Canadians Lose Years of Life to Unhealthy Habits
Unhealthy habits—smoking, lack of physical activity, poor diet, and excess alcohol consumption—play a role in about half of deaths in Canada, according to a new study from researchers at The Ottawa Hospital and the University of Ottawa.
By developing a new tool to take advantage of large data sets from Statistics Canada and the Institute for Clinical Evaluative Sciences, the team found that unhealthy behaviours shortened life expectancy by an average of six years for both men and women. For men, smoking had the largest impact; for women, it was a lack of physical activity.
Overall, smoking contributed to 26% of all deaths, physical inactivity to 24%, poor diet to 12% and unhealthy alcohol consumption to 0.4%. People who avoided all four unhealthy behaviours had a life expectancy almost 18 years greater than people who had the least healthy behaviours.
Cancer Tops Heart Disease as Leading Cause of Death in 12 European Countries
In 12 European countries, cancer has overtaken heart disease as the leading cause of death among men. The same switch occurred for women in two of these countries. However, disparities remain. Overall, in the 53 countries included in the study, cancer caused fewer than half the number of deaths caused by heart disease.
The highest number of deaths from heart disease tended to be seen in Eastern European countries. Countries not part of the European Union (EU) had higher rates of death from heart disease than member states.
Disparities also exist in premature deaths (before age 75), according to the study. In countries that joined the EU before 2005, 21% of premature deaths could be attributed to heart disease, compared to 36% in non-EU members.
Worldwide, more people continue to die from heart disease than from any other cause. In Canada, cancer became the leading cause of death in every province for the first time in 2011. Heart disease remains the leading cause in the United States.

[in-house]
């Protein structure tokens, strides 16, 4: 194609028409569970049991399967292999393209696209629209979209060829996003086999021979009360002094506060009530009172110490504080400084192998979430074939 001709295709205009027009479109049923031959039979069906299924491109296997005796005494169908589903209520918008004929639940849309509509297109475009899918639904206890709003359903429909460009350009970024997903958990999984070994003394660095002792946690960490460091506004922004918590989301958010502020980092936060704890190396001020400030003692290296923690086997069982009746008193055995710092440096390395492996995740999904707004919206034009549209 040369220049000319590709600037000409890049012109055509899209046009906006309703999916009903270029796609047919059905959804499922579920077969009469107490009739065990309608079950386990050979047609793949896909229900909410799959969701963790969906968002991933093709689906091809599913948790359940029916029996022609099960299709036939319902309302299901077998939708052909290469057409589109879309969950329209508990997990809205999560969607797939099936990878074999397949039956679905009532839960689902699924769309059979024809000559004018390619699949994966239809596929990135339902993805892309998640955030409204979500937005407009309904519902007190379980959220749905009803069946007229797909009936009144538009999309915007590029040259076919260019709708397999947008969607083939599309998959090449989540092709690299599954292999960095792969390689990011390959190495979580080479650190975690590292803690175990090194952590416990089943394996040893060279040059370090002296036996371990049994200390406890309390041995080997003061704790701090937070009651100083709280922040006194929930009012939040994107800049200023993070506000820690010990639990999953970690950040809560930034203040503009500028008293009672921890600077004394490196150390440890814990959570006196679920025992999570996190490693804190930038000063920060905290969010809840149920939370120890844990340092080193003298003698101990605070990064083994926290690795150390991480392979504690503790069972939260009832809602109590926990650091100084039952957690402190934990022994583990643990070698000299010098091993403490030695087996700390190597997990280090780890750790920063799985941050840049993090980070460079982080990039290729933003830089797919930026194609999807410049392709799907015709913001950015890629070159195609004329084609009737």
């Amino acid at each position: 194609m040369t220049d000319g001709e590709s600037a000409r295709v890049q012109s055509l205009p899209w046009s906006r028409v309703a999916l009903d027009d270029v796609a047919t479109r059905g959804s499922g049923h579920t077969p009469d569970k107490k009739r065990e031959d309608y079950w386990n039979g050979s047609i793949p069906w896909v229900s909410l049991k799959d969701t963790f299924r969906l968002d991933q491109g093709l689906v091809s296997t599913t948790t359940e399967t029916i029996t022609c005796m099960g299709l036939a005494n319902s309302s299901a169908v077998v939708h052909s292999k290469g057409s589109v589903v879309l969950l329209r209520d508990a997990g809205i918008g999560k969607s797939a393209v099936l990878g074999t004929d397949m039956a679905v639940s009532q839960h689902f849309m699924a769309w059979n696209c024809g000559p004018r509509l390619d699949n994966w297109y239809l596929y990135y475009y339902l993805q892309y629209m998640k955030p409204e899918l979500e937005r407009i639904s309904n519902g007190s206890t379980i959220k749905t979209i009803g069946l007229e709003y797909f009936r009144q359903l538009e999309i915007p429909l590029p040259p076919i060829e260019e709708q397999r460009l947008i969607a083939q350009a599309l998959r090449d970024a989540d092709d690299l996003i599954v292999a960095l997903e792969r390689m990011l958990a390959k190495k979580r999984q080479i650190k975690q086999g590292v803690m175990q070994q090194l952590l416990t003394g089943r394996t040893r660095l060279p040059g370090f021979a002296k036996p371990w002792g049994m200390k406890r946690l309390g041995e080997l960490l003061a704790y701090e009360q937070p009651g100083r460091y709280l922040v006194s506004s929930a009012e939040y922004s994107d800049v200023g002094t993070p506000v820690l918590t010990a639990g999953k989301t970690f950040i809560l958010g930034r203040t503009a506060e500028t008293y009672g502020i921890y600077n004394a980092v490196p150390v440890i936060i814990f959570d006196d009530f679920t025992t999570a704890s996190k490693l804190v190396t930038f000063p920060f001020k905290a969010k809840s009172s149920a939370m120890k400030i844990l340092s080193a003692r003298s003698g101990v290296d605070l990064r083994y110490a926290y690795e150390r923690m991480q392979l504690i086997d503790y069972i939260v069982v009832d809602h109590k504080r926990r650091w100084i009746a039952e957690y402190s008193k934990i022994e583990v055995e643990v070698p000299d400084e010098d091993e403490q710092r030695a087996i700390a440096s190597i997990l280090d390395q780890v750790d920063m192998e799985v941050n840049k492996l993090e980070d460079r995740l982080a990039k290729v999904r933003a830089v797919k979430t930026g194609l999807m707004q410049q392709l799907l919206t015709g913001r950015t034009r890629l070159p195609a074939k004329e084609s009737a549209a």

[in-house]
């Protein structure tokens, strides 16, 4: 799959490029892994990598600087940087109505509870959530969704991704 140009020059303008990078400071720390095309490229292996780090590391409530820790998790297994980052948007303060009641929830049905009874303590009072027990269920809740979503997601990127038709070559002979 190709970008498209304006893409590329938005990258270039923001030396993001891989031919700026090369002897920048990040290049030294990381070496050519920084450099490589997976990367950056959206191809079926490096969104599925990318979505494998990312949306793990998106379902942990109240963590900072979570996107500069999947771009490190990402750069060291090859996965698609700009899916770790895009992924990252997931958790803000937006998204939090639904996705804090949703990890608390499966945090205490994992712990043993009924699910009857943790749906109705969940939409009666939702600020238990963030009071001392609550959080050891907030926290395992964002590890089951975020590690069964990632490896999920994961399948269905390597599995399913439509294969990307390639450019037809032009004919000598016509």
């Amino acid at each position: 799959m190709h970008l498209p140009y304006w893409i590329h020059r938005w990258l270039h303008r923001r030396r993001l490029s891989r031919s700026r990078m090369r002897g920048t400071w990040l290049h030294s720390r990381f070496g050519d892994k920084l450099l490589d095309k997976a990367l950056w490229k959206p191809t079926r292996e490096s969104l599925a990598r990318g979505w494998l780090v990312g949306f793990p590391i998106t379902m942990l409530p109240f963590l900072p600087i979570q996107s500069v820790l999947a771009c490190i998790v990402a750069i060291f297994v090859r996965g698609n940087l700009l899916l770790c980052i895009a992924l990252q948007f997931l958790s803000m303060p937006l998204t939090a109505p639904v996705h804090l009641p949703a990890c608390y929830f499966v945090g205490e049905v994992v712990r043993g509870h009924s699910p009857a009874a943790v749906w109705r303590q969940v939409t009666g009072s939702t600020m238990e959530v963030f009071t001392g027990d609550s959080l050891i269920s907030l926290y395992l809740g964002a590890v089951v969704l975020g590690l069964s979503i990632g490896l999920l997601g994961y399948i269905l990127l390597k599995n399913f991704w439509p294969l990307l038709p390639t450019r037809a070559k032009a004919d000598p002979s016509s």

- Read the study in the European Heart Journal
Reducing the Risk of Brain Injury with TAVI
As noted previously in The Beat (see “What’s Next for TAVI?”), a recognized complication of transcatheter aortic valve implantation (TAVI) is stroke. Material from the calcium deposits in and around the valve can break away during the procedure and travel up the bloodstream to the brain. One possible solution is the use of a filter to capture the debris. A small clinical trial is providing some information on the success of this technique.
In the trial, patients undergoing TAVI who had a protective device implanted during the procedure had fewer incidents of damage to brain tissue than patients who did not get the device and the areas of the brain that were affected were smaller.
The study was small (50 patients in the filter group and 50 controls) and was not designed to assess clinical outcomes. Further, larger studies are needed to see whether preventing strokes in this fashion results in better outcomes following TAVI, explained the study authors.
- Access the study in JAMA (the Journal of the American Medical Association)